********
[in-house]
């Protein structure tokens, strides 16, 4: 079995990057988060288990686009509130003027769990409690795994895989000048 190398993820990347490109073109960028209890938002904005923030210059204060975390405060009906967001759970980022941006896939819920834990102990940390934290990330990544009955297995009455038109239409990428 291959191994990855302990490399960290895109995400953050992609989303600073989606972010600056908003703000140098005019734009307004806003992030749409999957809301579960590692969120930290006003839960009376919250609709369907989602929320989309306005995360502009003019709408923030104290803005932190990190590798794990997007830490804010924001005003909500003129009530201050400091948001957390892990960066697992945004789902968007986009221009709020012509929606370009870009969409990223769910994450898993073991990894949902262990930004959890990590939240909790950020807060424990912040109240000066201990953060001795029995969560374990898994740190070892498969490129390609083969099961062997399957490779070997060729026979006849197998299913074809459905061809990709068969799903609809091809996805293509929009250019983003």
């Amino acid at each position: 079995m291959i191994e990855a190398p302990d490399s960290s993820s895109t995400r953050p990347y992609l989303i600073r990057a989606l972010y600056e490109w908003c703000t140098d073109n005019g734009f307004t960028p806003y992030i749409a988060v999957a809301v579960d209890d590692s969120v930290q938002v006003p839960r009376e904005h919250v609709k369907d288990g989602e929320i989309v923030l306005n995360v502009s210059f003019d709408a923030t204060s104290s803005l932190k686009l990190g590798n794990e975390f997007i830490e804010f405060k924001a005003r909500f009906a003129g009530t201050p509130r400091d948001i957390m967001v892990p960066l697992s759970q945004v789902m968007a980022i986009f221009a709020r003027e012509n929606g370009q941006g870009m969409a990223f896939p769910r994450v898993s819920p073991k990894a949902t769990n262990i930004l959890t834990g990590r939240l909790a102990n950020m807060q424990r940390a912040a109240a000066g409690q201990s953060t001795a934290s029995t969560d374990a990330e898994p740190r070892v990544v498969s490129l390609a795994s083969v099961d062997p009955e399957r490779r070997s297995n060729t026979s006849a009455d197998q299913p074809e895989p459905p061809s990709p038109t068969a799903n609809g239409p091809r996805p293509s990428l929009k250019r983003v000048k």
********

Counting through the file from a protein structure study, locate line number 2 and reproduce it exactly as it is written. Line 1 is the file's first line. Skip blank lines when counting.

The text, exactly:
């Protein structure tokens, strides 16, 4: 079995990057988060288990686009509130003027769990409690795994895989000048 190398993820990347490109073109960028209890938002904005923030210059204060975390405060009906967001759970980022941006896939819920834990102990940390934290990330990544009955297995009455038109239409990428 291959191994990855302990490399960290895109995400953050992609989303600073989606972010600056908003703000140098005019734009307004806003992030749409999957809301579960590692969120930290006003839960009376919250609709369907989602929320989309306005995360502009003019709408923030104290803005932190990190590798794990997007830490804010924001005003909500003129009530201050400091948001957390892990960066697992945004789902968007986009221009709020012509929606370009870009969409990223769910994450898993073991990894949902262990930004959890990590939240909790950020807060424990912040109240000066201990953060001795029995969560374990898994740190070892498969490129390609083969099961062997399957490779070997060729026979006849197998299913074809459905061809990709068969799903609809091809996805293509929009250019983003």